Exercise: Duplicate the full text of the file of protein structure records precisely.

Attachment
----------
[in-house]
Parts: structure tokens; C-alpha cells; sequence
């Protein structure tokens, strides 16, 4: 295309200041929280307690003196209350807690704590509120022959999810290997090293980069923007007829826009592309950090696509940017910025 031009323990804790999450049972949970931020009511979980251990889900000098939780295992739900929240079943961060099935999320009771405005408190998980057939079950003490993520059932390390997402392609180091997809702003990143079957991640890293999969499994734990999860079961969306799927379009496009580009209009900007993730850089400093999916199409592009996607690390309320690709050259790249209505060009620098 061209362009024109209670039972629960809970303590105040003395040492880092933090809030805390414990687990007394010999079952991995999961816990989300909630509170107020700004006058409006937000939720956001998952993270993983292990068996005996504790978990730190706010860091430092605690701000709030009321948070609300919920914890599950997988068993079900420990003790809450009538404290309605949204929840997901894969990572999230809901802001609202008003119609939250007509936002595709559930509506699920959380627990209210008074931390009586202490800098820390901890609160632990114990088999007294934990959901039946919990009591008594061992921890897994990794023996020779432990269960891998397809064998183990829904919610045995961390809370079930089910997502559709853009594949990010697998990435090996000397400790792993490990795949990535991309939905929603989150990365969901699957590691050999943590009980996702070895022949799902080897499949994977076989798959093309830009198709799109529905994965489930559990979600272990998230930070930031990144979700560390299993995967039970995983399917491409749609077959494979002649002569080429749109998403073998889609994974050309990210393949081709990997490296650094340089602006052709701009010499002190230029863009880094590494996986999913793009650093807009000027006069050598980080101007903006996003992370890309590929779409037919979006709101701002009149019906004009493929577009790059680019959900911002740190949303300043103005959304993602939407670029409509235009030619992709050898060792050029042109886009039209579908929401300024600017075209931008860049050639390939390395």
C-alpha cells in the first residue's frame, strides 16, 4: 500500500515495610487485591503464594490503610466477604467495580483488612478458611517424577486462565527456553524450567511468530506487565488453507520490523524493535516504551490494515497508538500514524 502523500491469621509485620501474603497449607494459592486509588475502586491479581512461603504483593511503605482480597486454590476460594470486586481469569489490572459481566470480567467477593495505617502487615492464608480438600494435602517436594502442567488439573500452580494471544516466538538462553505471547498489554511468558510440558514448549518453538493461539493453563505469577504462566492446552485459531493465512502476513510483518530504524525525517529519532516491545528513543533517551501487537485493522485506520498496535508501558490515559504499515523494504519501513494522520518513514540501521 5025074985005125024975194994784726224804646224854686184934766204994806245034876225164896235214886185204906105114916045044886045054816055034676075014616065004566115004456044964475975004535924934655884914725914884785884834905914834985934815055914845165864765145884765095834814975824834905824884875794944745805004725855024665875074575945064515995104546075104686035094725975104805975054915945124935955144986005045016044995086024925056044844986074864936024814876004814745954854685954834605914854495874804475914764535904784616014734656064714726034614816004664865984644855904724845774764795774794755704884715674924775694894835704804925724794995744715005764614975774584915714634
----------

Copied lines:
[in-house]
Parts: structure tokens; C-alpha cells; sequence
């Protein structure tokens, strides 16, 4: 295309200041929280307690003196209350807690704590509120022959999810290997090293980069923007007829826009592309950090696509940017910025 031009323990804790999450049972949970931020009511979980251990889900000098939780295992739900929240079943961060099935999320009771405005408190998980057939079950003490993520059932390390997402392609180091997809702003990143079957991640890293999969499994734990999860079961969306799927379009496009580009209009900007993730850089400093999916199409592009996607690390309320690709050259790249209505060009620098 061209362009024109209670039972629960809970303590105040003395040492880092933090809030805390414990687990007394010999079952991995999961816990989300909630509170107020700004006058409006937000939720956001998952993270993983292990068996005996504790978990730190706010860091430092605690701000709030009321948070609300919920914890599950997988068993079900420990003790809450009538404290309605949204929840997901894969990572999230809901802001609202008003119609939250007509936002595709559930509506699920959380627990209210008074931390009586202490800098820390901890609160632990114990088999007294934990959901039946919990009591008594061992921890897994990794023996020779432990269960891998397809064998183990829904919610045995961390809370079930089910997502559709853009594949990010697998990435090996000397400790792993490990795949990535991309939905929603989150990365969901699957590691050999943590009980996702070895022949799902080897499949994977076989798959093309830009198709799109529905994965489930559990979600272990998230930070930031990144979700560390299993995967039970995983399917491409749609077959494979002649002569080429749109998403073998889609994974050309990210393949081709990997490296650094340089602006052709701009010499002190230029863009880094590494996986999913793009650093807009000027006069050598980080101007903006996003992370890309590929779409037919979006709101701002009149019906004009493929577009790059680019959900911002740190949303300043103005959304993602939407670029409509235009030619992709050898060792050029042109886009039209579908929401300024600017075209931008860049050639390939390395």
C-alpha cells in the first residue's frame, strides 16, 4: 500500500515495610487485591503464594490503610466477604467495580483488612478458611517424577486462565527456553524450567511468530506487565488453507520490523524493535516504551490494515497508538500514524 502523500491469621509485620501474603497449607494459592486509588475502586491479581512461603504483593511503605482480597486454590476460594470486586481469569489490572459481566470480567467477593495505617502487615492464608480438600494435602517436594502442567488439573500452580494471544516466538538462553505471547498489554511468558510440558514448549518453538493461539493453563505469577504462566492446552485459531493465512502476513510483518530504524525525517529519532516491545528513543533517551501487537485493522485506520498496535508501558490515559504499515523494504519501513494522520518513514540501521 5025074985005125024975194994784726224804646224854686184934766204994806245034876225164896235214886185204906105114916045044886045054816055034676075014616065004566115004456044964475975004535924934655884914725914884785884834905914834985934815055914845165864765145884765095834814975824834905824884875794944745805004725855024665875074575945064515995104546075104686035094725975104805975054915945124935955144986005045016044995086024925056044844986074864936024814876004814745954854685954834605914854495874804475914764535904784616014734656064714726034614816004664865984644855904724845774764795774794755704884715674924775694894835704804925724794995744715005764614975774584915714634